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‘I refuse to shop like this’: Grocery store shopper finds laundry detergent chained up to shelves

‘They do this with the razors and no one ever comes to unlock it.’

 

Jack Alban

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Much has been written about the technological advancements many retailers are taking in order to curb shoplifting, but TikToker Soma Jorr (@somajorr) recorded what looks like a very simple method one grocery store has implemented to prevent its customers from pilfering bottles of detergent: a good old fashioned lock and chain.

“What city am I in?” a text overlay in the video reads as Soma records a shelf of detergent bottles that have a thick chain intertwining through their handles as a means of preventing shoppers from trying to steal the products.

A TikTok sound of someone complaining about being in the “ghetto” plays throughout the 8-second clip. Comments from viewers suggest that these strict anti-theft measures are becoming more common in various chains across the country.

One person penned, “I was in DG the other day and an automated message came on saying ‘if you don’t plan on purchasing what’s in your hand I suggest you put it back.’”

Another said, “That is pretty much NATIONWIDE now.”

Since human beings are industrious creatures with a relatively high penchant for problem-solving, one person offered up a solution for still coming up with a way to steal detergent despite the egregious lock and chain. “Lol I’d just pour it into a ziplock baggy and bring it up there,” they wrote.

This was a technique that someone else said they would implement as well: “You dont need to steal the whole bottle just pour liquids in a bag.”

There are numerous media outlets covering what many are calling, including CEOs of major companies, a nationwide “shoplifting epidemic,” but there are some who disagree that the situation is that dire. CNN states that the “numbers don’t back it up,” when it comes to calling this rise in shoplifting a “national crisis,” however, the New York Times and New York Post have reported that a whopping $94.5 billion was lost to retail theft.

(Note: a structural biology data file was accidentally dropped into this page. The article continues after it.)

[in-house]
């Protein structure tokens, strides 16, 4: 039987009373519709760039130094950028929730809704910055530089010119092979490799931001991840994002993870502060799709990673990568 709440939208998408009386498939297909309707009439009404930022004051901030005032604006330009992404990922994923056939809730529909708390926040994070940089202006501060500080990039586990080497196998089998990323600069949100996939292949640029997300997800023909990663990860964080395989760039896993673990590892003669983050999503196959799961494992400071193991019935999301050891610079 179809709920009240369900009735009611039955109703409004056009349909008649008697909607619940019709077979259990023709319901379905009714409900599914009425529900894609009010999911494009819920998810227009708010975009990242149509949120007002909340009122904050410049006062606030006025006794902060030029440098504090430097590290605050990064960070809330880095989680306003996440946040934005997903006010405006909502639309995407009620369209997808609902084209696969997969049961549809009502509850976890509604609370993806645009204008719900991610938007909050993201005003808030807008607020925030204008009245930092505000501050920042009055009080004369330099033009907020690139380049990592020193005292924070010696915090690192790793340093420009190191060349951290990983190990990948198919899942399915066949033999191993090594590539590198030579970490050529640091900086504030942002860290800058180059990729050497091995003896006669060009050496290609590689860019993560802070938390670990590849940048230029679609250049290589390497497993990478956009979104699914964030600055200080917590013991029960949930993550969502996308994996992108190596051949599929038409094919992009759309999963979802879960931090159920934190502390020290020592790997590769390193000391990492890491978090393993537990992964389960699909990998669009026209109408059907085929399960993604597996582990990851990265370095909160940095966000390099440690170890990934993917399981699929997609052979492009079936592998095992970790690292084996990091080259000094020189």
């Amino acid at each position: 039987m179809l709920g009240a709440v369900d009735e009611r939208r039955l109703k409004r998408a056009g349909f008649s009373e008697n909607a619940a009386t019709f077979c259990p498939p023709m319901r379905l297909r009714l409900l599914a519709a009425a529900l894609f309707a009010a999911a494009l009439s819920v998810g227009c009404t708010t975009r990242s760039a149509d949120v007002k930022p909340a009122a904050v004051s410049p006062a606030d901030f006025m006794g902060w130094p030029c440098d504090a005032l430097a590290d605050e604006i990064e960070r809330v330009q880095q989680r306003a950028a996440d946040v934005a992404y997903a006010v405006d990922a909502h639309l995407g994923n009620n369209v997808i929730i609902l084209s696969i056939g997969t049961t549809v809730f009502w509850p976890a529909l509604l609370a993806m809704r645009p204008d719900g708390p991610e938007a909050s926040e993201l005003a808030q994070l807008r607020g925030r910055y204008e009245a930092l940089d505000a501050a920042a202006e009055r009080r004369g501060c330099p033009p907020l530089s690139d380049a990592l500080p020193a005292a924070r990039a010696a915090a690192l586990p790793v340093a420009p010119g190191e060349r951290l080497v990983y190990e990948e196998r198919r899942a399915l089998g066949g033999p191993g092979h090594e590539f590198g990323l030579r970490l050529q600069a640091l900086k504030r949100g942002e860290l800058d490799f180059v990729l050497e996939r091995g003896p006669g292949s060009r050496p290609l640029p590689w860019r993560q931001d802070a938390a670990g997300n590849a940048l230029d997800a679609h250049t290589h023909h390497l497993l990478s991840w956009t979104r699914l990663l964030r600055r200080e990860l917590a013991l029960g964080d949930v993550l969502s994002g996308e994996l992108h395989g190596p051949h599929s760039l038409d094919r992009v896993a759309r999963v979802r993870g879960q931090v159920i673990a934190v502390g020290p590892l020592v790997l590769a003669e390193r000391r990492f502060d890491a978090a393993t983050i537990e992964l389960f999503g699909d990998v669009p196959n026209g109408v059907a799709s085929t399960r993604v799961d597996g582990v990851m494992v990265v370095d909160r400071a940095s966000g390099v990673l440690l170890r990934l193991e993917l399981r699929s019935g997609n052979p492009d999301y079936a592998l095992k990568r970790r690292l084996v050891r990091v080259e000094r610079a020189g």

In 2023, The Sun also wrote about leadership teams of major U.S. retailers who have lost a cumulative $112 billion to thieves in their stores, which could be what is prompting such staunch security measures at stores like Target, which has been lambasted for locking up “essential” items in its stores and Walmart for putting security tags on grocery items like cuts of meat.

Thaiger writes that the increase in shoplifting could be attributed to the rise of online “classes,” or social media posts that instruct folks on best practices on how to get away with stealing products from stores, along with detailed information on the how the security systems at these chains work.

It’s not difficult to understand why there are so many Americans who feel the need to steal products they need to survive. Inflation has spiked precariously upwards since 2021, with many analysts pointing fingers at the Biden administration for its inability to stabilize the U.S. economy.

@somajorr 🙃🙃🙃🙃 #ghetto #foryou #foryourpage #foryourpage #fyp #citygirls ♬ original sound – The Entitled Millennial

Several folks who responded to Soma’s video said that the anti-theft measures are effectively killing the brick-and-mortar retail experience for them, so they perform the majority of their shopping online now.

As one commenter wrote, “So crazy. They do this with the razors and no one ever comes to unlock it so i order on Amazon now.”

The Daily Dot has reached out to Soma via TikTok comment for further information.

 
The Daily Dot